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– Autumn/Winter 2006

Towards Abstraction: Indeterminacy and the Internationalisation of Julie Mehretu's Paintings

Lauri Firstenberg

In the new millennium, scholarship is divided in debate over ineffectual cultural, ethnic, geographical and national discursive taxonomies. Post-black, post-Chicano, post-identity, post-everything. These postulates can be identified as direct responses to a phenomenon in America's recent cultural and political history: the backlash against multiculturalism of the 1990s.

The semantic nightmare of the 'post-identity' faction offers the field an experiential and psychosocial impossibility.1 However, this sect is on to something. The ongoing polarisation of theoretical models for cultural production and posturing is cyclical and infertile. Contemporary paradigms of difference are muddied by a rupture between regionalist allegiances rooted in a discourse of specificity, and an internationalist bent based on fluidity, interconnectedness and identification with global culture and exchange. The 'post' advocates back an honest effort to extend and implode existing typologies in the discussion of models of representation and difference. The post-identity attempt at articulating a movement beyond the parameters of biography, geography, nationality or ethnicity must, however, be articulated and understood through specific artists' practices rather than through totalising misnomers and paradigmatic proclamations signaling the end of a moment or movement. Postcolonial models of engagement never rely on the proponents of exoticism, mythology and spectacle to lag too far behind, but always assume them, ready to reclaim hierarchy and polarity in matters of aesthetic citizenship.

What are the terms that approach an open and flexible concept addressing the concerns dominating contemporary international art, particularly the displacement of the identity concept of difference? From the regional to the global to the transnational, what lexicon signals a space of contradiction that addresses the tension between homogenisation and difference in the constitution of subjectivity? What visual language represents a model of production that questions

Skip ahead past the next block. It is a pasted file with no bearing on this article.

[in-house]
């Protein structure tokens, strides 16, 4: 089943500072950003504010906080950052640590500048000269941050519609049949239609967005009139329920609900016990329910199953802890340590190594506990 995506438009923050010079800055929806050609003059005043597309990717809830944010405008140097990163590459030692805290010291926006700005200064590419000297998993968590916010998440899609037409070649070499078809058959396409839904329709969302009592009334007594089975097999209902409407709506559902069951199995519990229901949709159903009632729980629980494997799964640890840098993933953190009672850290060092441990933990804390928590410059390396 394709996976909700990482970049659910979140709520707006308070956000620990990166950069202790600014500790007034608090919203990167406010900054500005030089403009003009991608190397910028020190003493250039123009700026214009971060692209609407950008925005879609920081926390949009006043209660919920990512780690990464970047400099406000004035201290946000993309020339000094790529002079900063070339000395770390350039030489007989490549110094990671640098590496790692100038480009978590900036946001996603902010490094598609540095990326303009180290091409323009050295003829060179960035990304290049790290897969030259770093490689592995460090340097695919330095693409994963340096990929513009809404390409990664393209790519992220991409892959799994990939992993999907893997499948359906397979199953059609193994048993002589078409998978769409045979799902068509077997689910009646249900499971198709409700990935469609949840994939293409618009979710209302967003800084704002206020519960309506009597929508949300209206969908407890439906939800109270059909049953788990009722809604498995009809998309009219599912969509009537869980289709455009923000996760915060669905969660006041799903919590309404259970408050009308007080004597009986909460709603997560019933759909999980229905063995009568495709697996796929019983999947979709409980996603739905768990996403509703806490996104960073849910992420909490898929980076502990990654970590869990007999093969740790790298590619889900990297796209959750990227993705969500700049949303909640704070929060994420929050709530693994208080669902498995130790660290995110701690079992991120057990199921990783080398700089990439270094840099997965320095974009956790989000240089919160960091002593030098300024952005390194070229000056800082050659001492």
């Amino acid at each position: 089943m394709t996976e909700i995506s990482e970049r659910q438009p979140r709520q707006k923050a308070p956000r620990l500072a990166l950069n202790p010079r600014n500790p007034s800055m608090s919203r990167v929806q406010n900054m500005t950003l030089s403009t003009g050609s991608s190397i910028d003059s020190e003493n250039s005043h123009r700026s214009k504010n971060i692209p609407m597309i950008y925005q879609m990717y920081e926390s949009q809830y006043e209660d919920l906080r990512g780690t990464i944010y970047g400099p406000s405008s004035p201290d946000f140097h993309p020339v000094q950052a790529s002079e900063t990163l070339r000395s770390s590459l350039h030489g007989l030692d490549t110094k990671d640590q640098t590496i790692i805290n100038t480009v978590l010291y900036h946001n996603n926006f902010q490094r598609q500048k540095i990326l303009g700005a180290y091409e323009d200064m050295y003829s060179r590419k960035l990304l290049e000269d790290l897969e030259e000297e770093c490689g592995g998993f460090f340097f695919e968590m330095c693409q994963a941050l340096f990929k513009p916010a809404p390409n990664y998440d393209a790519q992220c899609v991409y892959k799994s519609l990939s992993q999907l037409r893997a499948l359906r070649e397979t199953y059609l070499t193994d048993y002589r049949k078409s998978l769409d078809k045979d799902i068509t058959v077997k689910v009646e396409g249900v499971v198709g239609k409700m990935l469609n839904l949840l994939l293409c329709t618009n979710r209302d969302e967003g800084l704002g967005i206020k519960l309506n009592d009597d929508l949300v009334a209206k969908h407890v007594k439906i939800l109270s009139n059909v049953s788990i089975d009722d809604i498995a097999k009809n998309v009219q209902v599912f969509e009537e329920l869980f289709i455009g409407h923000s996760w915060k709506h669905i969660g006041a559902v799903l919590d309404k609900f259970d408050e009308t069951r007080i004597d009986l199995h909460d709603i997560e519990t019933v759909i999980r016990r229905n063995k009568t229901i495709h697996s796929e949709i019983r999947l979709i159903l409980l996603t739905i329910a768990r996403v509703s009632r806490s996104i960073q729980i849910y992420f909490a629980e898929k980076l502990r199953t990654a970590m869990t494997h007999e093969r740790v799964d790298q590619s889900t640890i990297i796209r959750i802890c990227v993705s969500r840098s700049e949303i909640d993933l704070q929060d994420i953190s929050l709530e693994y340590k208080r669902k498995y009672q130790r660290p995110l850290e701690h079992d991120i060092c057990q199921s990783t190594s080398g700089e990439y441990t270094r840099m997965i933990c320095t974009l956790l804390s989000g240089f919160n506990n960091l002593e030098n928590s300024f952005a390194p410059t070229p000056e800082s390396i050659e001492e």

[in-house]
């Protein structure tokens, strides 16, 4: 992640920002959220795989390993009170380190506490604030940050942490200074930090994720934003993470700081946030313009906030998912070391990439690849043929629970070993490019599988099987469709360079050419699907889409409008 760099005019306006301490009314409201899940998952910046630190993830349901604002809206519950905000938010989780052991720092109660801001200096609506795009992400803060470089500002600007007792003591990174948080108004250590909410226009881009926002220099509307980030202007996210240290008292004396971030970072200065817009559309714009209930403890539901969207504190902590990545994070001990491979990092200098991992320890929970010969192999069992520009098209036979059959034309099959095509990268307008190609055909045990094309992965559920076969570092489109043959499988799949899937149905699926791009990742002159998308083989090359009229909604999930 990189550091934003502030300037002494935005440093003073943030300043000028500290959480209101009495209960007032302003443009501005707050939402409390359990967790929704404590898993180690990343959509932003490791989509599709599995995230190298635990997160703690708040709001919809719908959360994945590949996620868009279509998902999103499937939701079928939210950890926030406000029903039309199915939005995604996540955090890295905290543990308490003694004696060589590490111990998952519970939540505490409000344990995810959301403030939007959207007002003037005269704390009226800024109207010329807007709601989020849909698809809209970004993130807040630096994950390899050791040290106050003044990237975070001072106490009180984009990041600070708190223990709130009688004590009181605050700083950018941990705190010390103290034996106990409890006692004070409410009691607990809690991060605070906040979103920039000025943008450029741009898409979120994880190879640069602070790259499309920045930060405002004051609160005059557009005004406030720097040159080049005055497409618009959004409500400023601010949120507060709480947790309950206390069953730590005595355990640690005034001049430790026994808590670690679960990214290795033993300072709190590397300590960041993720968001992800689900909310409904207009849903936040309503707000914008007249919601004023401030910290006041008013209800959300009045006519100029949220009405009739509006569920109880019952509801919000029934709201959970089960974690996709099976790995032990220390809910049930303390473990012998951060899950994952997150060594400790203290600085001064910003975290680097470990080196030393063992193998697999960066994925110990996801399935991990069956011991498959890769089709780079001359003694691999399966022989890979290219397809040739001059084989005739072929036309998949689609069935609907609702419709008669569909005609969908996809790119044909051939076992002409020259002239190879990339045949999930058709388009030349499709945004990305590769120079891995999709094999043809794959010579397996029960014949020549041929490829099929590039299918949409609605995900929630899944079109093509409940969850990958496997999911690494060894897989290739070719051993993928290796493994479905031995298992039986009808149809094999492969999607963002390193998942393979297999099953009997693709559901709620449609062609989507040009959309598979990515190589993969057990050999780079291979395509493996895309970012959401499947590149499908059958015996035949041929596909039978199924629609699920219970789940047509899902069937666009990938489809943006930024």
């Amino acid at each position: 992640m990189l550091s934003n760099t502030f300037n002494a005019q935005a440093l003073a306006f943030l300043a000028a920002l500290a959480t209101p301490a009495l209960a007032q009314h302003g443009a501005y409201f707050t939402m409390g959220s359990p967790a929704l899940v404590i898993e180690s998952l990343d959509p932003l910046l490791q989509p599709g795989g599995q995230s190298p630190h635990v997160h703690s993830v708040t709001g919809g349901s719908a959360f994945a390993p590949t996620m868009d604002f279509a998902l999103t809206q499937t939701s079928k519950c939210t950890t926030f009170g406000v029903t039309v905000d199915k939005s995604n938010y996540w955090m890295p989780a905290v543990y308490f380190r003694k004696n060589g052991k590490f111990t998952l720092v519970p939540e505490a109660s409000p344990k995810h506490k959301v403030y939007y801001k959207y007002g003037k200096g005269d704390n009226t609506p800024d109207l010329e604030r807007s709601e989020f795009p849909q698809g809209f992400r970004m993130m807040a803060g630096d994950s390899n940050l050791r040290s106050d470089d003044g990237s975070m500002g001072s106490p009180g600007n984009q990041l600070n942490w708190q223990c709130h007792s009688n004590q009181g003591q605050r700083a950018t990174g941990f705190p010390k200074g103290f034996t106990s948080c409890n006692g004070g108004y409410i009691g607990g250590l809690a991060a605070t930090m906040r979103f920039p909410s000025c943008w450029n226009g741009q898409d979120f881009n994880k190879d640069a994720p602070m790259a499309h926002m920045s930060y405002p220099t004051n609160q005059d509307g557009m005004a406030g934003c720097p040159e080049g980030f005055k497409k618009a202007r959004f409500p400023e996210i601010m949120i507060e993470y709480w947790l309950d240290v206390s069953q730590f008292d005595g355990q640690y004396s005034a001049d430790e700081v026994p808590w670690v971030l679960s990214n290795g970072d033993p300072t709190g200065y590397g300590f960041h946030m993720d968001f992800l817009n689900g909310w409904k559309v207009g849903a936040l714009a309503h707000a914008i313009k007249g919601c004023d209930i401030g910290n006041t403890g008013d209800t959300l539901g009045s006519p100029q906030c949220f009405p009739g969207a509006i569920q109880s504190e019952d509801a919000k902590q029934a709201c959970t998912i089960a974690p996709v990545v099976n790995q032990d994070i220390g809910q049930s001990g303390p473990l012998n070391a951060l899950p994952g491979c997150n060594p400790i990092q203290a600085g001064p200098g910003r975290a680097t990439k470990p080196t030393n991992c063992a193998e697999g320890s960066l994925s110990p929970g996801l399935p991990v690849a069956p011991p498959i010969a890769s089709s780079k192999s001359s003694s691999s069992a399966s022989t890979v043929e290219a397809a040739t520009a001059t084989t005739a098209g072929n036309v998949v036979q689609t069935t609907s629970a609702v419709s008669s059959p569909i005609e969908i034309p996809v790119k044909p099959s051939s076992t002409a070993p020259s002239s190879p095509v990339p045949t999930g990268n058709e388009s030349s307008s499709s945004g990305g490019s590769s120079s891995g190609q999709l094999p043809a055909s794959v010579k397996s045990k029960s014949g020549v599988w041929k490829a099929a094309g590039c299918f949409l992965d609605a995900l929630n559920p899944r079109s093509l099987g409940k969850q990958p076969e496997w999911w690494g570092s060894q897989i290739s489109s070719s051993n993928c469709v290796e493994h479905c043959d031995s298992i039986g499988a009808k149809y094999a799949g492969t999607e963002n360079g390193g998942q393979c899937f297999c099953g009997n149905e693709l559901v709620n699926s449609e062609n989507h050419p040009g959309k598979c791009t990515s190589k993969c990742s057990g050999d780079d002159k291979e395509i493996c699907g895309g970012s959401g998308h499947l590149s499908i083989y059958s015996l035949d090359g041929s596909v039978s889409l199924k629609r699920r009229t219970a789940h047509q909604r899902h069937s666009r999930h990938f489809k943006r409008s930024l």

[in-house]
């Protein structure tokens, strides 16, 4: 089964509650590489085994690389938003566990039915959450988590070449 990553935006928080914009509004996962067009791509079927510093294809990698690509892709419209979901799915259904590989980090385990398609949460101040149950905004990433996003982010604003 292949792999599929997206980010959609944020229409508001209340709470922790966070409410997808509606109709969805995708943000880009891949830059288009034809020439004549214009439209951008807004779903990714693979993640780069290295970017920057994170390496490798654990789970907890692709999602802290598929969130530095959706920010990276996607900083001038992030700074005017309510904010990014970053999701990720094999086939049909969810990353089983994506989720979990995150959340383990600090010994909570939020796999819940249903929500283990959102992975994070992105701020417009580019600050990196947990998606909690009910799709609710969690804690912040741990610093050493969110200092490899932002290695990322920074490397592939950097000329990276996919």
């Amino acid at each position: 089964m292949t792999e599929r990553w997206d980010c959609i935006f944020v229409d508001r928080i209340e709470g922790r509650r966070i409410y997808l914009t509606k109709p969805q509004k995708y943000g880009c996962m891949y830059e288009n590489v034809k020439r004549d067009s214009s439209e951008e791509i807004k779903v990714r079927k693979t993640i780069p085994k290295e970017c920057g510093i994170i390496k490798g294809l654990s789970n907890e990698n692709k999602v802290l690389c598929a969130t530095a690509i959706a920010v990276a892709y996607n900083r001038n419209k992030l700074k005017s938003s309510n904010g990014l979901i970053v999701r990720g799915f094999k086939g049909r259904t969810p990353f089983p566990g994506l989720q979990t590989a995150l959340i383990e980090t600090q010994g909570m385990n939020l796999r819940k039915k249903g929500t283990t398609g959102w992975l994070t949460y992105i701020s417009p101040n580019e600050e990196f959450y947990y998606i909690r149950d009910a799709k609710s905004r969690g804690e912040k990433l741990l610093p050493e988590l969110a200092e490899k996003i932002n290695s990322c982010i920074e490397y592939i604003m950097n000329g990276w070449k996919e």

Footnotes
  1. See Post Identity, a humanities journal established in 1997, published by the University of Michigan, whose mission statement is to examine 'the narratives underlying individual, social and cultural identity formations that investigates the relationship between identity formations and texts; and argues how such formations can be challenged.'

  2. Paul Gilroy, Against Race: Imagining Political Culture beyond the Color Line, Cambridge: Harvard University Press, 2000, p.12.

  3. Thelma Golden, 'Post...', Freestyle (exh. cat.), New York: Studio Museum in Harlem, 2001, p.14.

  4. Ibid., p.15.

  5. Homi Bhabha, 'Beyond the Pale: Art in the Age of Multicultural Translation', in 1993 Biennial Exhibition (exh. cat.), New York: Whitney Museum of American Art, 1993, pp.62-63.

  6. 'Painting Platform. Julie Mehretu in conversation with Lauri Firstenberg', Flash Art, November/December 2002. All quotes from Mehretu are from the same source.

  7. Paula J. Massood, Black City Cinema: African American Urban Experiences in Film, Philadelphia: Temple University Press, 2003.

  8. P. Gilroy, op. cit., pp.12-14.

  9. Thelma Golden, 'What's White?', 1993 Biennial Exhibition, op. cit., p.35.

  10. H. Bhabha, op. cit., p.65.

  11. Kwame Anthony Appiah, 'The Postcolonial and the Postmodern', In My Father's House: Africa in the Philosophy of Culture, Oxford and New York: Oxford University Press, 1992, pp.140-41.

  12. Fredric Jameson, Syntax of History, vol.2 of The Ideologies of Theory: Essays, 1971-1986, Minneapolis: University of Minnesota Press, 1988, pp.195-96.

  13. K.A. Appiah, op. cit., p.142.

  14. Ibid., pp.142-43.

  15. Ibid., p.149.

  16. P. Gilroy, op. cit., p.2.

  17. Ibid., p.4.

  18. Ibid., pp.5-6.

  19. Okwui Enwezor, 'Black Box', Documenta 11 (exh. cat.), Ostfildern: Hatje Cantz, 2002, p.45.

  20. Kwame Anthony Appiah, The Ethics of Identity, Princeton: Princeton University Press, 2005, p.xv.